If you’re looking for a decadently tasty daydream to drool to, we’ve got just the ticket.
The Maldives has long been the leader in luxury resorts, and Soneva Fushi has long been right up the top of the list. And sure, there’s a bunch of breathtaking overwater retreats, but where Soneva has taken it to a new level in recent times is its dining options.
Soneva has added Out of the Sea to it’s list of restaraunts, the appropriately restaurant sitting literally on the water, where you can probably spot some of tomorrow’s seafood swimming beneath you. You literally can’t get any fresher than that.
The restaurant, like other offerings at the resort, features award-winning chefs serving mainly Mediterranean flavours, wok-fried dishes and tapas-inspired light bites. There’s also an intimate, rustic style of luxury that makes you comfortable straight away.
The restaurant has recently opened, and adds to the 11 other tasty dining experiences on offer at the resort. We’ve selected our five favourites – check them out below:
Soneva Fushi, Maldives top five dining experiences
Anjum Anand is a British/Indian chef, writer, entrepreneur and TV presenter who knows her way around a curry.
The Hindu festival Holi (March 17 & 18 in 2022) marks the beginning of the spring season. It is also known as the festival of colours and is famous for people rubbing coloured powder into one another.
Anand, who has been dubbed the ‘Nigella Lawson of Indian cuisine’, says food is right at the centre of Holi, as well as colour.
“Street food is very much at the forefront of Holi celebrations as people roam the streets of India celebrating the day,” she says.
“Some of my favourites are pakoras, samoas, dahi bhallas (which are a lentil dumpling smothered in seasoned yoghurt and served with a chutney)…depending on which region you are in, the food will vary slightly.”
Ananad has for a few absolutely DELISH looking prawn curry you might see if you’re going to a Holi celebration so that you can have a go yourself, and do not quite as well as the pros:
Anjum Annad’s Prawn Curry
SERVE SIZE:Serves 2-3
PREP TIME:10 minutes
COOK TIME: 10 minutes
“Prawn curry in Goa is one of the regions favourite dishes, a spicy, flavourful curry with the base of coconut and soured with tamarind to elevate the succulent local prawns – but you don’t have to be in Goa to enjoy the flavours!”
1 pack The Spice Tailor Keralan Coconut Curry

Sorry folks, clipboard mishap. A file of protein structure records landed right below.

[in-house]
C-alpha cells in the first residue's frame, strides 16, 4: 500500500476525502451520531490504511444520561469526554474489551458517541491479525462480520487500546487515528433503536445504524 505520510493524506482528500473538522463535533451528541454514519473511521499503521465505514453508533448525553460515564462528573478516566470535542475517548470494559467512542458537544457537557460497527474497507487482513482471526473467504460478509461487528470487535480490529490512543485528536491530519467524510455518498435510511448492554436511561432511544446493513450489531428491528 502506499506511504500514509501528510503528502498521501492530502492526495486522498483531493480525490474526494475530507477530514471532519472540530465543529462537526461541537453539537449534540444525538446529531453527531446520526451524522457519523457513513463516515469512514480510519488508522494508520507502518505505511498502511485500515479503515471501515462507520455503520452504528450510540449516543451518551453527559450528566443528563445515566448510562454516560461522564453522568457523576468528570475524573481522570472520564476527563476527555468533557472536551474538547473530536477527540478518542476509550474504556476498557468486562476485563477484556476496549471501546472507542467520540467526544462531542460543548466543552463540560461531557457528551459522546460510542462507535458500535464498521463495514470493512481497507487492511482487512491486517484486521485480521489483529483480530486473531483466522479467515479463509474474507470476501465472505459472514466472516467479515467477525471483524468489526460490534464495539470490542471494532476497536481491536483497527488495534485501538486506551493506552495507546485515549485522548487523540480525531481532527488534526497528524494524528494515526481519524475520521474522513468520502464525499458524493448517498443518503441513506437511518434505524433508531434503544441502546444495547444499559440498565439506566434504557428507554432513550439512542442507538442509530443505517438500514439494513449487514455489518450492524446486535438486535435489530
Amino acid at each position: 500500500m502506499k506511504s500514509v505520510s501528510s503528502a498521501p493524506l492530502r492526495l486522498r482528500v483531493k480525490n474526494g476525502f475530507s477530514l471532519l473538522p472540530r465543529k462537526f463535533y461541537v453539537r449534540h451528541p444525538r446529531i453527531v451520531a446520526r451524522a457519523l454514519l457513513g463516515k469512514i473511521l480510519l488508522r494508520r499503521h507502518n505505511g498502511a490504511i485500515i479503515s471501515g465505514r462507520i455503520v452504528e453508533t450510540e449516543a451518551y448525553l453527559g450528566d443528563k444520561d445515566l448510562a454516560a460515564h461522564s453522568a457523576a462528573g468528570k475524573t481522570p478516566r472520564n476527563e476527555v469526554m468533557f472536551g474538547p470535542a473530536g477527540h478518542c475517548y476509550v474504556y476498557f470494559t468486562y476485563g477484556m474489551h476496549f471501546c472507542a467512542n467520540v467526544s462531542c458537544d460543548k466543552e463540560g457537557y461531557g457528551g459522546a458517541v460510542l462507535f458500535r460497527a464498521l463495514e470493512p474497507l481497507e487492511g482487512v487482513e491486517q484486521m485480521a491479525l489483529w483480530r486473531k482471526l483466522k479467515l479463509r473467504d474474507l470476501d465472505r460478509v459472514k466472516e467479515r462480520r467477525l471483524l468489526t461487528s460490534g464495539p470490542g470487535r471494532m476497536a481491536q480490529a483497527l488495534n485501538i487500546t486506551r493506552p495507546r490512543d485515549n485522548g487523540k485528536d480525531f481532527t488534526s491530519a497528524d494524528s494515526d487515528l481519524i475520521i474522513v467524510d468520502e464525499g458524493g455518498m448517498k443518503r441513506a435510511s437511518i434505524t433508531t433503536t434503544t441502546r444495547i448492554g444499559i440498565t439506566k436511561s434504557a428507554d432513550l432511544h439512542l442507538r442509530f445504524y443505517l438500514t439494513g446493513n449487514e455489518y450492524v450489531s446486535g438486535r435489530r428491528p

360g king prawns, shelled and cleaned
1 rounded tbsp tomato purée
¾-1 tsp tamarind paste
1-2 tbsp veg oil
Goan Spice Mix
1-2 dried red chillies, soaked – Including the one from the pack
3/4 tsp cumin seeds
1 tsp coriander seeds
1/4 tsp black peppercorns
Grind all the spices into a smooth powder. Then, add the chillies and a little water to help.
Heat the oil in a pan and fry this paste for 1-2 minutes, and add the tomato purée and stir for another minute.
Pour in the Keralan Coconut Curry from the pouch, stir and add a splash of water. Simmer for 3-4 minutes.
Add the tamarind paste and king prawns.
Cook for 2 minutes until the prawns are just cooked.
Smalls Deli, a small, chic-looking Potts Point-based deli, are arguably making Sydney’s best sandwiches right now.
Smalls opened at the inopportune time of January 2020, a few weeks before the pandemic began. Not ideal, but it is then a testament to the deliciousness of their sangas that they have bounced back so impressively.
Nearby Iggy’s make the bread, but it’s what’s on the inside counts. You want to order the Croque Monsuier: double-smoked ham, liquid gruyère and comte cheeses, bechamel sauce and tangy dijon mustard all jammed inside a couple of the legendary baker’s sourdough. On top is sprinkled a light amount of another sort of cheese, in case there wasn’t enough on the inside.
Small’s is a place for all occasions: whether you’re catching up with some mates, desperately need a hangover cure or you’re going on a date – you can’t go wrong.
Just bring a calculator…for those delicious carbs.
When you exit the U-Bahn at Schlesisches Tor station, in Berlin’s uber-cool Kreuzberg area (they’re all uber-cool, right?) and walk across the road, you will find a fairly elementary looking public toilet.
And if it is between the hours of 11am and midnight, any day of the week, you will find a queue of around 50 people lining up at this public toilet.
No, the people of Kreuzberg are not particularly weak-bladdered people, nor is this some sort of secret Berlin nightclub (the latter easily the more likely of the two).
This is Burgermeister, an institution for travellers and Berliners alike since 2006. And I shit you not: The best burger I have ever (and I mean ever) eaten came from this toilet.